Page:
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Piggy bank wearing a graduation cap next to a jar filled with money labeled Student Loan Debt

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For the millions of people who had to borrow money in order to afford their college education, student loans are an unfortunate reality. With many graduates owing tens of thousands of dollars on loans before earning even the first cent in their budding careers, it can be extremely hard to get off to a good financial start.

However, you can come up with a strategy that will let you get your student loans paid off within 10 years or even less. One method involves simply coming up with the money to make the necessary payments to reduce your outstanding principal balance on all your loans to zero between now and 2029. Another, though, involves taking advantage of a program that's designed to help promote employment in certain key areas of the economy by offering loan forgiveness. That program won't be ideal for everyone, but it does offer a way for many graduates who'd otherwise have a lot of trouble ever getting out of debt to overcome their financial challenges.

The basics of the Public Service Loan Forgiveness Program

The U.S. Department of Education's Federal Student Aid office runs the Public Service Loan Forgiveness Program, or PSLF Program for short. In order to qualify for the program, you have to meet several requirements. First, you need to work full-time for a government agency or certain types of nonprofit organizations. These include jobs at the federal, state, local, or tribal government level, as well as charitable organizations or other nonprofits that provide certain types of public services. It's important to understand that employers such as partisan political organizations, labor unions, and government contractors don't qualify for the PSLF Program treatment for your student loans.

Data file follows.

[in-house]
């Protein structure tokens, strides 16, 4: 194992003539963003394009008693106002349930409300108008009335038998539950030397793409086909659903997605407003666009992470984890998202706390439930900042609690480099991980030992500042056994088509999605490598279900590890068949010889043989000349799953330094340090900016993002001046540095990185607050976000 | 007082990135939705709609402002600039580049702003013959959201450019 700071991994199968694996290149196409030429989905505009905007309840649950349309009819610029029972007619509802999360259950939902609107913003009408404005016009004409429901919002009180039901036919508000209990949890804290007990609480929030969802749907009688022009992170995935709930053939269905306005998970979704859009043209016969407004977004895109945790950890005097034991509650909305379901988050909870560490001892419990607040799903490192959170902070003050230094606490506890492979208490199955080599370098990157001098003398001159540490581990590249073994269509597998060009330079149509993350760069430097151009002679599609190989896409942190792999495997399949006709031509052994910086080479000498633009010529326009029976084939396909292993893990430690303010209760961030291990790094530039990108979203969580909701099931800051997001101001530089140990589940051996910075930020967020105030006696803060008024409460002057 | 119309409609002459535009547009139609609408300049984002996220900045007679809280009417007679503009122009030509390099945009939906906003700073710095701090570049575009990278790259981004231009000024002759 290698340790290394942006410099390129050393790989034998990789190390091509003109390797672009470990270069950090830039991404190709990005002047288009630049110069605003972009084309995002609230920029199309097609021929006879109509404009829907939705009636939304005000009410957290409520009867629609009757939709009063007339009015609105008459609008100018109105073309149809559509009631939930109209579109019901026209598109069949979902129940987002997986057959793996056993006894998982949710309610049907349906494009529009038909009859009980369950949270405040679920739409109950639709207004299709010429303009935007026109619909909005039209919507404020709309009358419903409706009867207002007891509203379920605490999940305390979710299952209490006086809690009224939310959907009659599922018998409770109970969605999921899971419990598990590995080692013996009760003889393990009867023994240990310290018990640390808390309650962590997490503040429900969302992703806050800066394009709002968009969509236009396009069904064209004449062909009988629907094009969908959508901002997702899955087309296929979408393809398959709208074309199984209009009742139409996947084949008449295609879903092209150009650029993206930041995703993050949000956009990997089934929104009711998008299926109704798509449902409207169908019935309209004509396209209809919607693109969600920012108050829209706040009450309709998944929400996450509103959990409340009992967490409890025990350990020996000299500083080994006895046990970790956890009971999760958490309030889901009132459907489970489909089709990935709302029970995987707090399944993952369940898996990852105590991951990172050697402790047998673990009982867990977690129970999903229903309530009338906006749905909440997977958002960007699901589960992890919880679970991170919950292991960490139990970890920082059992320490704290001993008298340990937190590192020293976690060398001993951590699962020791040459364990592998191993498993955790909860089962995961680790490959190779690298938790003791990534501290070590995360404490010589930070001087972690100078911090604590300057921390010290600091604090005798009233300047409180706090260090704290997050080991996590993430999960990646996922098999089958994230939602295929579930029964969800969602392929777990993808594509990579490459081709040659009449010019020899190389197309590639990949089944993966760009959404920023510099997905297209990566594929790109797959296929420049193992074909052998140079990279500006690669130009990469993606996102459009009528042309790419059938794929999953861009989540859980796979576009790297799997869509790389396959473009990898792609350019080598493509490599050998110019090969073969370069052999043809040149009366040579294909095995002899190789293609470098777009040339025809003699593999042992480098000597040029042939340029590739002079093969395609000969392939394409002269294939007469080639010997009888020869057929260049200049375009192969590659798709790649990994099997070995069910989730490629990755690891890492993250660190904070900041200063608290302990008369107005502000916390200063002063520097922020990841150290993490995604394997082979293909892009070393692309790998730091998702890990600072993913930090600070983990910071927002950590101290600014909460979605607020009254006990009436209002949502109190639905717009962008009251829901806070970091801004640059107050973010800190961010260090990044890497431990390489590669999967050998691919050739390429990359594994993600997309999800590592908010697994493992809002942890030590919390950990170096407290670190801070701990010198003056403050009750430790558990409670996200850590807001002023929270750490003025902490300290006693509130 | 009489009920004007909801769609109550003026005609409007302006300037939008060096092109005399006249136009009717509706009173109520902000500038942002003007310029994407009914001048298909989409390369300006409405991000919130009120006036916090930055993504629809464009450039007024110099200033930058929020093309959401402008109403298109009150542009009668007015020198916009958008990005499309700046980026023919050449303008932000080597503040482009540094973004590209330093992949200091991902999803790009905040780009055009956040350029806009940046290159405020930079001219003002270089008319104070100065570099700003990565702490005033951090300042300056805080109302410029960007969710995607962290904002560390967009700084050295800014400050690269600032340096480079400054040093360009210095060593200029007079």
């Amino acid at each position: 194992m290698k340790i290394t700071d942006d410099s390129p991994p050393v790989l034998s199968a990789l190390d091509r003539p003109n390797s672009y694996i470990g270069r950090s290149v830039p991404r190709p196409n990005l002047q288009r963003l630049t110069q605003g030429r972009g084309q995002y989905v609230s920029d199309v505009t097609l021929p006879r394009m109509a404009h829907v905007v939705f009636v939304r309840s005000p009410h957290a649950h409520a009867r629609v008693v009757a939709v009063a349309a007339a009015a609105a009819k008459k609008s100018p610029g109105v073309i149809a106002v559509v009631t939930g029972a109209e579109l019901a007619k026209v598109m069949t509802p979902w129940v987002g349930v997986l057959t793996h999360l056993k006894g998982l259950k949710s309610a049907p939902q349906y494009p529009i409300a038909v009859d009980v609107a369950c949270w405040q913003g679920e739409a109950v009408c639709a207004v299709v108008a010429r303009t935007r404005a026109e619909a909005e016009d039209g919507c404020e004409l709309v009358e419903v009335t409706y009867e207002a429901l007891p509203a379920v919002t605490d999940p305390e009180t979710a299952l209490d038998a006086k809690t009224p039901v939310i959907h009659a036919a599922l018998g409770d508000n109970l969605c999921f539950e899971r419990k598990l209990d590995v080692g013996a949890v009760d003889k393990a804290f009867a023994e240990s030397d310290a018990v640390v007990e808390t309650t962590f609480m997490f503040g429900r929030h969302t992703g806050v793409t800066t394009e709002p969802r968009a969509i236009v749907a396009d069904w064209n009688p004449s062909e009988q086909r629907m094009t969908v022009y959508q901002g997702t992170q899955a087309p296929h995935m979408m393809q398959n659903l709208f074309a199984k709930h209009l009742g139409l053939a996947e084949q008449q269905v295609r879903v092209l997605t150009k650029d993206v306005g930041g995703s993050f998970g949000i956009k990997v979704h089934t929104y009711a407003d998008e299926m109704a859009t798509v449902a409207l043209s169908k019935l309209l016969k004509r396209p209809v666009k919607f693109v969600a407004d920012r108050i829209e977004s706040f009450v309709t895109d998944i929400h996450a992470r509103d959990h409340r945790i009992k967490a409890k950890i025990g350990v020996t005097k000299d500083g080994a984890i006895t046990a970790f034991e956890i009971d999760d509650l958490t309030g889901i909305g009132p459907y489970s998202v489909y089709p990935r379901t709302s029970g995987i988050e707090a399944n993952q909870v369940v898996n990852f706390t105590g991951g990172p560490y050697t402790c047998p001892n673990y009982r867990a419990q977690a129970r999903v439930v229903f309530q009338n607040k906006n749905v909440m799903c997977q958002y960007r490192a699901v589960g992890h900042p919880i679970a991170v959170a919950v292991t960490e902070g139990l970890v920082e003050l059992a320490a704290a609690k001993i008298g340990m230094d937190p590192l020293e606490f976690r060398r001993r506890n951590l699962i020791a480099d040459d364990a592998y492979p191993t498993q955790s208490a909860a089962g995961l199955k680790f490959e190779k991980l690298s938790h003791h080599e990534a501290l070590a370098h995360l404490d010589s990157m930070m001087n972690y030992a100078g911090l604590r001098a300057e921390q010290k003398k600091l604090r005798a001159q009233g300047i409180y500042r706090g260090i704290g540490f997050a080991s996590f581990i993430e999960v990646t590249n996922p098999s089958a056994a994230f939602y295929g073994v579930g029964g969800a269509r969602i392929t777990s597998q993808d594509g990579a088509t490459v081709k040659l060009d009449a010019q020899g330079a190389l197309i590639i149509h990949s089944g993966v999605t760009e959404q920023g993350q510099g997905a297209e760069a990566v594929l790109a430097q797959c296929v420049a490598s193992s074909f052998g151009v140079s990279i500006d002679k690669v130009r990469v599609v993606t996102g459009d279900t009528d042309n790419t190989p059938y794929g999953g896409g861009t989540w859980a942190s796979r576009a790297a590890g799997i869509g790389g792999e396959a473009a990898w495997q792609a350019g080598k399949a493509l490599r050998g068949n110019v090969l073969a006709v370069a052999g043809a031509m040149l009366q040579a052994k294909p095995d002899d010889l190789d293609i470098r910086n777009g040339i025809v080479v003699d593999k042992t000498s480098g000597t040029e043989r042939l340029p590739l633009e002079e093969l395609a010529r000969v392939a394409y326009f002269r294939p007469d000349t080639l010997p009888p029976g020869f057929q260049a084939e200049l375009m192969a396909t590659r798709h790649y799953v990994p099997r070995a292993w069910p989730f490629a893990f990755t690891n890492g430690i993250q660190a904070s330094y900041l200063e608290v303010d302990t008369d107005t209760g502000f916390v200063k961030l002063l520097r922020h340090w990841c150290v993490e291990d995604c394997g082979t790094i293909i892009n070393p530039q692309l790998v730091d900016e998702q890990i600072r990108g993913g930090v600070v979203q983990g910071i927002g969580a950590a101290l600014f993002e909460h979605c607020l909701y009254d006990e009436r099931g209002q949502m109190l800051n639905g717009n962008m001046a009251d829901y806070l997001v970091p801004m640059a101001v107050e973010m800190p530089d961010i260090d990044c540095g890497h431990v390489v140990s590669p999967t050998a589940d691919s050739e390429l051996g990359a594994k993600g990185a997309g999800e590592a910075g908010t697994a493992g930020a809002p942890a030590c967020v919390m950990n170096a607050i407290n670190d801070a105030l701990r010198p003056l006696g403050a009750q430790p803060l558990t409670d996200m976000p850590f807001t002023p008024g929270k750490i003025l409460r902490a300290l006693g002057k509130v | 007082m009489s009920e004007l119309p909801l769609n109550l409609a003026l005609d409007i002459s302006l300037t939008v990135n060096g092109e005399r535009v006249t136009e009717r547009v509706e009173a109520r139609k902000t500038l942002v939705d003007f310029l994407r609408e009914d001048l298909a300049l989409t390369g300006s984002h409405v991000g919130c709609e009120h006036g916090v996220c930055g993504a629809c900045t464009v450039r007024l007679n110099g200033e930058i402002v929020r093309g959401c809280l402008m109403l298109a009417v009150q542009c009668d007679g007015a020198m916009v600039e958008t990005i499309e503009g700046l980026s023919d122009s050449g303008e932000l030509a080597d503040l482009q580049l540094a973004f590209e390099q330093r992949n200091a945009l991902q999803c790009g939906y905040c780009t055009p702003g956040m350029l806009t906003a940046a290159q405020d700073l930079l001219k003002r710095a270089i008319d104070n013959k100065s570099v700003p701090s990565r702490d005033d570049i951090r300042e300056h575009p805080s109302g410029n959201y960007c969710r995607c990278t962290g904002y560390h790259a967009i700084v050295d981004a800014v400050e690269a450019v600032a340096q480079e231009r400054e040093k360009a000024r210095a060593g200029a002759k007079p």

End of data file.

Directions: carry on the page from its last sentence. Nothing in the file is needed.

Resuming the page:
For the purposes of the program, full-time means 30 hours or more per week, or whatever your employer considers to be full-time, whichever is greater. You can combine multiple part-time jobs as long as the combined average is at least 30 hours a week.

One key requirement of the PSLF Program is that you have to have a type of student loan that qualifies for favorable treatment. Only federal Direct loans are eligible for the PSLF treatment, so if you have private loans, you won't be able to use the program to get them paid off within 10 years. In addition, if you've received federal loans that aren't Direct loans, such as through the Federal Family Education Loan (FFEL) or Federal Perkins Loan programs, they won't automatically be eligible for PSLF either. However, in that case, using a Direct Consolidation Loan to consolidate those other types of loans into a single loan can effectively make your entire loan balance eligible.

How to use PSLF to pay off your loans

Assuming you meet the requirements above, you can use the PSLF Program to get your loans paid off after you've made 120 qualifying monthly payments under an income-driven repayment plan. That's especially important for consolidation loans because of two things. First, if you made payments on a qualifying Direct loan and then consolidate, you'll lose credit for those earlier payments and essentially have to start over. Second, the standard repayment plan for Direct Consolidation Loans doesn't qualify for PSLF treatment, so you'll need to make sure you get an income-driven repayment plan in place.